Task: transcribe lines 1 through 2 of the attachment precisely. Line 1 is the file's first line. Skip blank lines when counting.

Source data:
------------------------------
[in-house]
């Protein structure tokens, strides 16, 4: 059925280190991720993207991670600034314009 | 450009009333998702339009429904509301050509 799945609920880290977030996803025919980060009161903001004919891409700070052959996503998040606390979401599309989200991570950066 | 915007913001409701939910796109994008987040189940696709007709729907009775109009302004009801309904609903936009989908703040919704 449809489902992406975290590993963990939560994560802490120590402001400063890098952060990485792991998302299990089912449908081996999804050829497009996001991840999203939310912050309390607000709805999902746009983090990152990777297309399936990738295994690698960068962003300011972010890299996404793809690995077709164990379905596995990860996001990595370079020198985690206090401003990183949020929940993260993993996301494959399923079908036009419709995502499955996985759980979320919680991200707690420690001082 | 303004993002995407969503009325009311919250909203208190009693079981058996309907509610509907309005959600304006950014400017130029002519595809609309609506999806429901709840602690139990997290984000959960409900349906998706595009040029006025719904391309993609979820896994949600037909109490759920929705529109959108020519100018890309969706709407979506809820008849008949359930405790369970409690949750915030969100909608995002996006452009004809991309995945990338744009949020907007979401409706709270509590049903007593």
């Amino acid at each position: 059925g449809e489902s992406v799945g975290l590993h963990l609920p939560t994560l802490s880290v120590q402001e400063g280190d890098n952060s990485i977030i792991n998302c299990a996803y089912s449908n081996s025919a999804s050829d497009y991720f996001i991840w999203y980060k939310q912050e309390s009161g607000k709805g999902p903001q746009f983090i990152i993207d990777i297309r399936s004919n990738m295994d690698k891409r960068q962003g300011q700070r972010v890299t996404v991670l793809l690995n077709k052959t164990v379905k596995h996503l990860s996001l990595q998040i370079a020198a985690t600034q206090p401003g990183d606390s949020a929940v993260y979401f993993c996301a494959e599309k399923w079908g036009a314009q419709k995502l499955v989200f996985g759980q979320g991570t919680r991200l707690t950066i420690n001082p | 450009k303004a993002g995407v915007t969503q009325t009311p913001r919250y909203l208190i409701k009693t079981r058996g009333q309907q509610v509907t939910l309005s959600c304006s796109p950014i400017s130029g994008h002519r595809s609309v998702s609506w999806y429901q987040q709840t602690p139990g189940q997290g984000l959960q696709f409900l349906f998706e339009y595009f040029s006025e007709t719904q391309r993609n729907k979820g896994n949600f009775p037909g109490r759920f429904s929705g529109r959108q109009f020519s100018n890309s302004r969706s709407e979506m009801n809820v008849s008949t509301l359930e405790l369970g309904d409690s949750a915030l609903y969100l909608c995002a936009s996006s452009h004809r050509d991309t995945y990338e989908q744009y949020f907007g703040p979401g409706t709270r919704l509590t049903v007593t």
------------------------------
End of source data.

[in-house]
């Protein structure tokens, strides 16, 4: 059925280190991720993207991670600034314009 | 450009009333998702339009429904509301050509 799945609920880290977030996803025919980060009161903001004919891409700070052959996503998040606390979401599309989200991570950066 | 915007913001409701939910796109994008987040189940696709007709729907009775109009302004009801309904609903936009989908703040919704 449809489902992406975290590993963990939560994560802490120590402001400063890098952060990485792991998302299990089912449908081996999804050829497009996001991840999203939310912050309390607000709805999902746009983090990152990777297309399936990738295994690698960068962003300011972010890299996404793809690995077709164990379905596995990860996001990595370079020198985690206090401003990183949020929940993260993993996301494959399923079908036009419709995502499955996985759980979320919680991200707690420690001082 | 303004993002995407969503009325009311919250909203208190009693079981058996309907509610509907309005959600304006950014400017130029002519595809609309609506999806429901709840602690139990997290984000959960409900349906998706595009040029006025719904391309993609979820896994949600037909109490759920929705529109959108020519100018890309969706709407979506809820008849008949359930405790369970409690949750915030969100909608995002996006452009004809991309995945990338744009949020907007979401409706709270509590049903007593």